September 12, 2021
  6. Gregg Thurman said:
    Apple should just take a look around, see which way the wind is blowing

    IF Apple had stepped back to see which way the wind is blowing:
    We wouldn’t have got the Graphical User Interface in 1984.
    We wouldn’t have got OSX in 2001.
    We wouldn’t have got the iPod in 2001.
    We wouldn’t have got the iTMS in 2001.
    We wouldn’t have got the iPhone in 2007.
    We wouldn’t have got heterogeneous computing in 2007, resulting in “A” Series SoCs containing:
    Central processing unit (CPU)
    Graphics processing unit (GPU)
    Image processing unit (ISP)
    Digital signal processor ((DSP)
    Neural processing unit (NPU)
    Video encoder/decoder
    Secure Enclave
    Unified memory
    We wouldn’t have got the App Store in 2008.
    We wouldn’t have got the iPad in 2010.
    We wouldn’t have got the Apple Watch in 2015.
    We wouldn’t have got the Air Pod in 2016.
    We wouldn’t have got the M Series SoC in 2020.

    But we’d still have ignoramus’ like M G Sieglar (employed by Apple competitor Google) telling us what Apple needed to do to avoid ultimate failure.

    September 12, 2021
    • Steven Philips said:
      You don’t “look” to see which way the wind is blowing! When it’s at your back you feel it – and just hang on!

      September 12, 2021
  7. Rodney Avilla said:
    A whiner among whiners. And because whiners is all he listens to, he thinks that’s the way the wind is blowing.

    “ They’re so sure that they’re in the right here that they don’t see that it actually doesn’t matter…”

    And what is worse, is that he feels that those with the loudest social media megaphones, should get their way.

    September 12, 2021
    • Robert Stack said:
      @Gregg: I upvoted – thx for sharing this article! Although there are many parts that I didn’t fully understand, I got enough of it to conclude as you did: Apple’s future is very bright because they control the entire widget. However, despite the advantages inherent in Apple’s approach, the author still states that many will resist switching because of platform lock-in, inertia, etc.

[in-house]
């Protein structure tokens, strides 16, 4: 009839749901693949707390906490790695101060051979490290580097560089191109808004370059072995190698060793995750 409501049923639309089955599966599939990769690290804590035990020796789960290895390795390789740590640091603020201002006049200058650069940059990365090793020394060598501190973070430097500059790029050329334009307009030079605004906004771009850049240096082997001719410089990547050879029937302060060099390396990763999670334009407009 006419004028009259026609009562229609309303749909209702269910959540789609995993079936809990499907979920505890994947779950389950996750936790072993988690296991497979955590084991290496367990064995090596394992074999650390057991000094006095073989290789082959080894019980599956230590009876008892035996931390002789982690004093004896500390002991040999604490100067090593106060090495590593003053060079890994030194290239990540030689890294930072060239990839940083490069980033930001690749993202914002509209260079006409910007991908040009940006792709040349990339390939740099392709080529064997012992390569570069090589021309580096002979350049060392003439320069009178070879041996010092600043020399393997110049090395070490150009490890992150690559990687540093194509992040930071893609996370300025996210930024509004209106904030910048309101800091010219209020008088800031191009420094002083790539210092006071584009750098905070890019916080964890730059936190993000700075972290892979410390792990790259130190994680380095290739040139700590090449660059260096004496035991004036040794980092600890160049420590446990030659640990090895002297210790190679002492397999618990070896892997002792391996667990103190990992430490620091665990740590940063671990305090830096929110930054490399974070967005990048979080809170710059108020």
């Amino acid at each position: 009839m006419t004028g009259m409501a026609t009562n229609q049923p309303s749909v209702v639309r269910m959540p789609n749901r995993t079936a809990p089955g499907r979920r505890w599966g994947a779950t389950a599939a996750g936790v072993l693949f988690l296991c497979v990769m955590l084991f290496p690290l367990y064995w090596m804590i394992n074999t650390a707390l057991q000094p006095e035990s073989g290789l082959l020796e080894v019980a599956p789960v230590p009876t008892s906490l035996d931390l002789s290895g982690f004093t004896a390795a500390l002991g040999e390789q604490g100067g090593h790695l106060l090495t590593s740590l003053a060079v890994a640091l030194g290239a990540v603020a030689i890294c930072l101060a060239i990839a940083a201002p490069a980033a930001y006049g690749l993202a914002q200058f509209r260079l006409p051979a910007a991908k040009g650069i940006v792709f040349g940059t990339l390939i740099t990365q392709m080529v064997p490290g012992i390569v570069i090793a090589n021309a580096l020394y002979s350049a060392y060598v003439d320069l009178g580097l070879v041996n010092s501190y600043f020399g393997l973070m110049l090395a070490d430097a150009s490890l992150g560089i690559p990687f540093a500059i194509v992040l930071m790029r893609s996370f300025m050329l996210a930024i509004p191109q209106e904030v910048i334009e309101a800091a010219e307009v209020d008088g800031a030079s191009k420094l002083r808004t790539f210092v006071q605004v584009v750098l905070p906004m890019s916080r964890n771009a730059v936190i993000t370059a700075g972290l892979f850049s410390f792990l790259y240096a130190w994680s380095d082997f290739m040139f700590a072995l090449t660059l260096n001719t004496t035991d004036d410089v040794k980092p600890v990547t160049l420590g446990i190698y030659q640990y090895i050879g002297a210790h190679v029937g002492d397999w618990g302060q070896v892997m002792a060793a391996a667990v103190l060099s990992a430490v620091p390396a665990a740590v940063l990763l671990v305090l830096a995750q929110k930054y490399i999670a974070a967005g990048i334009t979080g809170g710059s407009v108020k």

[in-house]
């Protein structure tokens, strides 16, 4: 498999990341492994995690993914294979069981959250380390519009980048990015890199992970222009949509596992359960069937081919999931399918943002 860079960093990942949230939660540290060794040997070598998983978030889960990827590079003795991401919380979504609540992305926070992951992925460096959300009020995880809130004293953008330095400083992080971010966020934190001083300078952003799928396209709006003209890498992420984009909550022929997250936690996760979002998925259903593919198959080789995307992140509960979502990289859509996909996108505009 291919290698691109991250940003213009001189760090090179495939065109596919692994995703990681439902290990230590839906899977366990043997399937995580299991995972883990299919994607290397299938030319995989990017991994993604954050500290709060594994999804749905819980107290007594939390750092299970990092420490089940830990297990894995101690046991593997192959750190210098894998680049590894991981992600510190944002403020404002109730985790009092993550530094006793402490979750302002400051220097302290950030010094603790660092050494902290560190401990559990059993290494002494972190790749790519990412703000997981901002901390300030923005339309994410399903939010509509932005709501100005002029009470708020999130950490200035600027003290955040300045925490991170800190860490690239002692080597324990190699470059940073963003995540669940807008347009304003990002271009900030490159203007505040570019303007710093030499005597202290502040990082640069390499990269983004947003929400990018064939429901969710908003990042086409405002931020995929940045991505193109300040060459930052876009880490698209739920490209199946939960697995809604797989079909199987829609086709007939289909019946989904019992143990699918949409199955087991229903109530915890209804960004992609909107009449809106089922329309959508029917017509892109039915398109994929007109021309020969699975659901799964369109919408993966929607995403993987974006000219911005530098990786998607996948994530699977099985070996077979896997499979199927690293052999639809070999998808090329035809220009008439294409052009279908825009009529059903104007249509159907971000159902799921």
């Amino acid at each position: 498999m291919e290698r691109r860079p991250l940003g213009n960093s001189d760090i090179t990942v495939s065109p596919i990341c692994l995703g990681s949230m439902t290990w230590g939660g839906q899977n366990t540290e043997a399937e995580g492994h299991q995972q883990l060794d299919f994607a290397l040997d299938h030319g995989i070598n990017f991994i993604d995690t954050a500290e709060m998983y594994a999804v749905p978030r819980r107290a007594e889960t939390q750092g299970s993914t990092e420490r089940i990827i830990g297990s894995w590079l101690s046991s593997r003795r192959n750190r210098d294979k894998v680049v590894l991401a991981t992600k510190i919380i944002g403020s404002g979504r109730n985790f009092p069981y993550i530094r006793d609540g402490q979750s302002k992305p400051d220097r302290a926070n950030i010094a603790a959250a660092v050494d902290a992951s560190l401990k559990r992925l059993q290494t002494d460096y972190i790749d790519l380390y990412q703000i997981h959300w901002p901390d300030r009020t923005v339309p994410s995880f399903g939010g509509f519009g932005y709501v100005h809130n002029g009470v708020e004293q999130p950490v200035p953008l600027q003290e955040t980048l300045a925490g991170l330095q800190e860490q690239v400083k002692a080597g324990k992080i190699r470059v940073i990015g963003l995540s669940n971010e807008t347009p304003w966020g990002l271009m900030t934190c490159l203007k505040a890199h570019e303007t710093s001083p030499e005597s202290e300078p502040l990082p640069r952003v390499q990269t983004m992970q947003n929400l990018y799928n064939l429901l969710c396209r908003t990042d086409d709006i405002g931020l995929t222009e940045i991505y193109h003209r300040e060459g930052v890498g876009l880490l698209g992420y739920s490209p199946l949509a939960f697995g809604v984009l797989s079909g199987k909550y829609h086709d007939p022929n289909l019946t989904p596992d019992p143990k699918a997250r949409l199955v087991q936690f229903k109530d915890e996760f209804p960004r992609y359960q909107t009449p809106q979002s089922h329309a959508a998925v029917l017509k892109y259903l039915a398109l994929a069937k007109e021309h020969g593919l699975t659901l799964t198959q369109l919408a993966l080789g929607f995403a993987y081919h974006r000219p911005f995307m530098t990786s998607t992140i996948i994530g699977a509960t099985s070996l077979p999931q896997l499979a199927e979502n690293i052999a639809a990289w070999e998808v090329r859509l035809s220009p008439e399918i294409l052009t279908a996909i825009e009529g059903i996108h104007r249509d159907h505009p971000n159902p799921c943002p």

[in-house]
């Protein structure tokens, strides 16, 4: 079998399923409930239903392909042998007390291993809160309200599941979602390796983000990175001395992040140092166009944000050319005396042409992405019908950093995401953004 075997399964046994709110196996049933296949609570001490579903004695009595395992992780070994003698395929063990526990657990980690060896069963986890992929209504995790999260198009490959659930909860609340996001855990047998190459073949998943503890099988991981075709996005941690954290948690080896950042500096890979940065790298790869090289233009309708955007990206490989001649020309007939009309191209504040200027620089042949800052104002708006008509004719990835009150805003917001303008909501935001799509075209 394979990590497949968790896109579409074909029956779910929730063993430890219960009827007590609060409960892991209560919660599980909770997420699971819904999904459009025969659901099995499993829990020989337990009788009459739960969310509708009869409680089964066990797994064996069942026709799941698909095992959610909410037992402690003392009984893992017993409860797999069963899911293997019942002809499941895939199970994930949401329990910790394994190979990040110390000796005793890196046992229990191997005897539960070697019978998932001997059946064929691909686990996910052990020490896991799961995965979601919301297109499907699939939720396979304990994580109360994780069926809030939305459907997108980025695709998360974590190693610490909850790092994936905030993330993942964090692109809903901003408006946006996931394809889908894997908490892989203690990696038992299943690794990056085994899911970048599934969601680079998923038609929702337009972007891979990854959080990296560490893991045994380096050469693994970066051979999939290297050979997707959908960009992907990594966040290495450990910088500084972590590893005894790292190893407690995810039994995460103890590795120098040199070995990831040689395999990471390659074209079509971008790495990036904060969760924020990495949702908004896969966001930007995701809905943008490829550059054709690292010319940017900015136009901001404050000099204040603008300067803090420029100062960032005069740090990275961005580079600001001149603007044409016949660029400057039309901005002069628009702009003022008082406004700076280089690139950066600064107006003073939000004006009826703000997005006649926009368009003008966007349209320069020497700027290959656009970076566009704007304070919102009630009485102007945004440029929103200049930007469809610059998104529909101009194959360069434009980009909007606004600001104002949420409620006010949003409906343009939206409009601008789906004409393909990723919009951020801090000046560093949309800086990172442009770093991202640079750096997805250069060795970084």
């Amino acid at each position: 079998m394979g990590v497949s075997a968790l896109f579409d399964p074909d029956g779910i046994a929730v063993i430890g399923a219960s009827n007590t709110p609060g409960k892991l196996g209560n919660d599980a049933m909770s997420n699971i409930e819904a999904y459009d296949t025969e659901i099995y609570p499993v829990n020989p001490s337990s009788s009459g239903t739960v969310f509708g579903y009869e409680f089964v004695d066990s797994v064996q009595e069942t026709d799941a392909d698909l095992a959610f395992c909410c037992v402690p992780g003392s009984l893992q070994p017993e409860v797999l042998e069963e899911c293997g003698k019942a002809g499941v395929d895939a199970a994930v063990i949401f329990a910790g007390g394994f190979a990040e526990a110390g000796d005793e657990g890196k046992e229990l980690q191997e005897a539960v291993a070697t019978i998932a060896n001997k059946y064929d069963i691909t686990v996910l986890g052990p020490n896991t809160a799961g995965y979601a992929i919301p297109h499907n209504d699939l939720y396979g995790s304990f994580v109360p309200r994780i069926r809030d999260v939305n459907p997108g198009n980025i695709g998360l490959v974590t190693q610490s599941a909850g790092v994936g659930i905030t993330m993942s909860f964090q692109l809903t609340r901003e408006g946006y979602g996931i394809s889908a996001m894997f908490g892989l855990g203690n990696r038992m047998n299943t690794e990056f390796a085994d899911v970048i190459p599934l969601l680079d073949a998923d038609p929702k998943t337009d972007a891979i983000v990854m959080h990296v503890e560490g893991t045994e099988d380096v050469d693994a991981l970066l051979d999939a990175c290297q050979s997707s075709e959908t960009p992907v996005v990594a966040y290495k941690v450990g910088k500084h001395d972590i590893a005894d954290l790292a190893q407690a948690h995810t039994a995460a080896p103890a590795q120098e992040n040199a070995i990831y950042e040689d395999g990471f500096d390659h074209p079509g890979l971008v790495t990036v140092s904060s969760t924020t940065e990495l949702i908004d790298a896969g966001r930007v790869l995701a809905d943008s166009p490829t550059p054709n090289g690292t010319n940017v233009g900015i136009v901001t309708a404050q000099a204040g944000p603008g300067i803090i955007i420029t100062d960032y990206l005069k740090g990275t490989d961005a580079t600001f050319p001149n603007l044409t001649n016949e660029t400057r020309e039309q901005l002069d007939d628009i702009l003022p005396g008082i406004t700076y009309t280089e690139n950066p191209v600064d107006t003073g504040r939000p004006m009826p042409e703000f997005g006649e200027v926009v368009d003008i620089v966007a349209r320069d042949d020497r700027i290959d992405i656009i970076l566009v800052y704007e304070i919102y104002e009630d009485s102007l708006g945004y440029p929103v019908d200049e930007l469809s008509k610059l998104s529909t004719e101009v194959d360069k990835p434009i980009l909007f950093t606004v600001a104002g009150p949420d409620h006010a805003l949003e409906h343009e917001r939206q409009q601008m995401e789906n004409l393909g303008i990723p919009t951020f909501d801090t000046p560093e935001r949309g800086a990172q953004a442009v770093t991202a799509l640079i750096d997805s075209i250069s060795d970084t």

September 12, 2021
  8. Gregg Thurman said:
    I seem to remember that IBM was found guilty of anti-trust violations over its main frame OS. It was those violations that led IBM to seek out a third party OS for its new PC business. Does anyone remember that case, and can they educate us on how that may ultimately harm Apple?

    September 12, 2021
    • David Emery said:
      It was not the OS, but rather the lock on the computer market as a whole that got IBM into trouble. My sense was that IBM didn’t have the expertise for a small computer OS, and wanted to run the PC project separate from the mainframe business.

      September 12, 2021
  9. Jerry Doyle said:
    When the 30% issue first surfaced I gave attention to Developers’ complaints because there were those in the media advocating similarly on behalf of Developers’ voiced discontent with Apple’s payment system. After two years of intense scrutiny of Developers’ complaints with Apple’s App Store 30/15% fee, I now see clearly Developers’ complaints lack merit. That revelation left me puzzled, grappling with why some media types through their own readings, studying and investigations of Developers faultfinding with Apple also did not arrive at the same conclusion as I and others on this chat board.

    I have come to the realization that there is a dependency relationship between these media types taking up the cause of Developers. Each needs the other and consequently uses the other for advancement of their respective objective. The media needs a following in the Developers and the Developers need the media to push their public agenda against Apple. Consequently, the media are Developers’ advocates and Developers are stakeholders of these media types. Politicians inserting themselves into the mix along with young upstart regulators in the Executive Branch all hope to bolster their respective careers. It never is about the merits and seeking the truth.

    September 12, 2021